A couple of days since we last looked at Vault, but now let’s look at one of the more contentious areas of the workflow I propose: Paving and Corridors. And since I have my laptop back, I can actually use Visio to make pretty pictures. I have this all drawn by hand with arrows and colors, and I can read it, but I doubt anyone else could.So far we have a XPT drawing showing our typical layout, and it has been checked in to our Vault project. Creating a new XPV drawing, I will then XREF in the XPT file in order to view and understand where our road centerline alignments should flow. No need for any data reference from the XPT because it doesn’t contain any C3D objects.
Now, we’ll bring in a DREF of our EG surface from the Vault. This surface is contained over in the XTO drawing as you can see in our diagram. With these two bit of information, we can begin creating a paving design.
I had a brief conversation with Scott McEachron today regarding the “One object per drawing” workflow. While it looks good from the outside, I think it falls too closely in line with the Mechanical world’s workflow. In our view, isolating on a singular object makes sense in the gears and spings world where each piece is put together, but can be designed somewhat independently. In the Civil context, I think the paving design is the gear, with each alignment a cog. This viewpoints requires that all paving alignments and profiles be in one drawing to facilitate an easier workday.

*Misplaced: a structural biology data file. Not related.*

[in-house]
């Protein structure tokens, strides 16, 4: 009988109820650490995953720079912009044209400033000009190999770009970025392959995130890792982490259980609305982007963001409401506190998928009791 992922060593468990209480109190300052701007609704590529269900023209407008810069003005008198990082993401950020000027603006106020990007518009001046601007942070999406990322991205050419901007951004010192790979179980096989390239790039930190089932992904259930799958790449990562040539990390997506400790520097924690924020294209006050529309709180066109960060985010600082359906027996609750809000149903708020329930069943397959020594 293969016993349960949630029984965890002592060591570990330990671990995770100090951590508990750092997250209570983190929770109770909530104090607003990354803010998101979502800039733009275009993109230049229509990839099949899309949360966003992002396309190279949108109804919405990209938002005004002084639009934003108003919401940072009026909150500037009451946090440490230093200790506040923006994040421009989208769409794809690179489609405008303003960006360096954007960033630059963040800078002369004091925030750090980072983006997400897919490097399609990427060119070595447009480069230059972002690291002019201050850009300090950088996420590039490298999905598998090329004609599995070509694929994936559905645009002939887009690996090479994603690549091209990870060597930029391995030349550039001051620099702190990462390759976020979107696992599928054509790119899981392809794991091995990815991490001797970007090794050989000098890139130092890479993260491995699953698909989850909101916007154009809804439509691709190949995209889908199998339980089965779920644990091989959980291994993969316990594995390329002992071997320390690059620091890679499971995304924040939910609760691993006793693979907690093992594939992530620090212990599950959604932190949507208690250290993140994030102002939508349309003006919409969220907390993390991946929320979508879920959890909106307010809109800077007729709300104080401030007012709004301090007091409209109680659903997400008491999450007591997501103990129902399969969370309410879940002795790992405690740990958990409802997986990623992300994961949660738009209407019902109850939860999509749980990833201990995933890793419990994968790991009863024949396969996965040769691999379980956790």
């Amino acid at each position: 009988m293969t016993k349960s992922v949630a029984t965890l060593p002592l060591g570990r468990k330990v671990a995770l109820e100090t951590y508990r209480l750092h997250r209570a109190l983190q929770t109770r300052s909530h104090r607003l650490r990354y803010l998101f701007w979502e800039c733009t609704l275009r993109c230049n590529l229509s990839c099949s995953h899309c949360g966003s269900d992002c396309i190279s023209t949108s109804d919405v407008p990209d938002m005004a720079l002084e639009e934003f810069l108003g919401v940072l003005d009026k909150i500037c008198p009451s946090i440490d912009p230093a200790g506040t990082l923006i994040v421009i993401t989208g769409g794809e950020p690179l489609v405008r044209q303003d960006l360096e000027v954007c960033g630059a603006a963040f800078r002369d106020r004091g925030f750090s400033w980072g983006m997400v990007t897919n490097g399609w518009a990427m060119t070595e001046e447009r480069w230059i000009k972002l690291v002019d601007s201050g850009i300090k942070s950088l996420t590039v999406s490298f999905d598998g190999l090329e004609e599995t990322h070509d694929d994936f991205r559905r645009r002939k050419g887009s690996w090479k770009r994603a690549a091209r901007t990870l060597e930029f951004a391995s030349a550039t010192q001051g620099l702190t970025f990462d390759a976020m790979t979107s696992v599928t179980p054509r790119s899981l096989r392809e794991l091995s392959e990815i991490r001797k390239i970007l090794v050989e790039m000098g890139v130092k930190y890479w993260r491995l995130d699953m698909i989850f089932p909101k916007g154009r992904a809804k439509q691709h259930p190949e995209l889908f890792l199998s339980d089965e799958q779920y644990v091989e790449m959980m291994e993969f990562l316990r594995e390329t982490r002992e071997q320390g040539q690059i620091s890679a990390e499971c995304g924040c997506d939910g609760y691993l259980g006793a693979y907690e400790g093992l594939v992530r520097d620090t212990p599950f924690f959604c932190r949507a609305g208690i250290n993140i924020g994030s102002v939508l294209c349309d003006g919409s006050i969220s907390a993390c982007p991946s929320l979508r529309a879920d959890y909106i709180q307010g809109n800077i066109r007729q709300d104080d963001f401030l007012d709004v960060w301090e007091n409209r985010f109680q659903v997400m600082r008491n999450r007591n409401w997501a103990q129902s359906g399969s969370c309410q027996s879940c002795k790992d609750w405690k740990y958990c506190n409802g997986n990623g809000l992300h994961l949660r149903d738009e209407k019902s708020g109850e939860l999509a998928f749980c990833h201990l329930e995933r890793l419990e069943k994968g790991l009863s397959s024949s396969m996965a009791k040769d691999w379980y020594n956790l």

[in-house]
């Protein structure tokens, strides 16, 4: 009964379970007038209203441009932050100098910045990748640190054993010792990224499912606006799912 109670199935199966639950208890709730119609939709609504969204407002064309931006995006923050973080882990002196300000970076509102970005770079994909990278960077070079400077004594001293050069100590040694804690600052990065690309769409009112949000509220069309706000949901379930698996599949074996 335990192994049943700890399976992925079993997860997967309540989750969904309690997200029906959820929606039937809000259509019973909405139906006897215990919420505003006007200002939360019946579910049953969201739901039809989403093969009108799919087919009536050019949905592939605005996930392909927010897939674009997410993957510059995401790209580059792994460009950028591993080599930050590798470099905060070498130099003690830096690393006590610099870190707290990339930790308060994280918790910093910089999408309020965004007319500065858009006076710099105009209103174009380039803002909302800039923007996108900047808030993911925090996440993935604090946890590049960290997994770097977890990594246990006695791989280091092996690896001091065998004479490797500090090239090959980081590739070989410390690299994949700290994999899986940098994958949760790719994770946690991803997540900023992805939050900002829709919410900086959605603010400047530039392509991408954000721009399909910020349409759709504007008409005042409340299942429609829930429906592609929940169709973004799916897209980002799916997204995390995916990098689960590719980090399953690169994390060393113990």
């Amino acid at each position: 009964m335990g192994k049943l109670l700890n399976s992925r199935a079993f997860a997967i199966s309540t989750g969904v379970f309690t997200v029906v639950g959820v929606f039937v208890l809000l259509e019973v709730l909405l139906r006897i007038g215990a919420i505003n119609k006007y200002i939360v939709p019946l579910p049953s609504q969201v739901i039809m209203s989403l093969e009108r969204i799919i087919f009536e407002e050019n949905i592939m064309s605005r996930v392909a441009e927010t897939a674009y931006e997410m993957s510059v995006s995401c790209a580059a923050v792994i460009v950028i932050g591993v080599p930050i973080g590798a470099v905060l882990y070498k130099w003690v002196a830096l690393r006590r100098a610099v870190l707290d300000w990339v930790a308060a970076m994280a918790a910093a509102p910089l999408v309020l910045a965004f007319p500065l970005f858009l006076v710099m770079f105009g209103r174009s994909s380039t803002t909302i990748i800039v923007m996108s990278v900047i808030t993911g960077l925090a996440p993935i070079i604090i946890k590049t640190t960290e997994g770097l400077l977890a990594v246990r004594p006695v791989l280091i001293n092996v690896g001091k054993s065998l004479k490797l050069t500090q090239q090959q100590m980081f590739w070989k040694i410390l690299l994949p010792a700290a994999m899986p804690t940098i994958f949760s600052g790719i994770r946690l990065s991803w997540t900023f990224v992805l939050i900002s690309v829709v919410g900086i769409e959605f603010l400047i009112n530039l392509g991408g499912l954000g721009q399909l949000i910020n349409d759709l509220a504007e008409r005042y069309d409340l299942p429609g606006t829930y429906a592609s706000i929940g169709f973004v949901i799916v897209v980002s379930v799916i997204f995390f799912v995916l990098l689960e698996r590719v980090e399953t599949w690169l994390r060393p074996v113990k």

Additionally, we’ll build a primary corridor in this same drawing in order to create a surface for our site grading designer to use over in the XGR file. This corridor surface (or surfaces if you’re familiar with the approach I take in the Residential Grading AOTC,) will be modified with other individual surfaces such as those created by grading objects, etc, and published via Vault. And since corridor modeling requires such a large amount of tweaking and back and forth, I think keeping the corridor with its design elements makes more sense than DREFing those objects and jumping back and forth between drawings.
Now, some will say that this makes it hard for more than one person to work in the paving. Remember that this workflow is for a team, and while only one person can be modifying the objects at anytime, other team members can be working on sheet files and the final grading that this drawing feeds into. In my experience in typical land development projects, this is a realistic division of labor.
A quick word of explanation on my sketch. Each drawing is represented as a container, showing the objects it hosts, DREFs, and XREFs. Green objects are being shared, pink are DREFs, and white objects are hosted, but not shared. Why would you want to not share objects? Because no other team member will ever need to use the EOP alignments I might use to build a corridor intersection or transition. Understanding what should be shared, and what can just be held in the current drawing is a critical part of making your Vault as efficient and tidy as possible.
Next time, making the grade.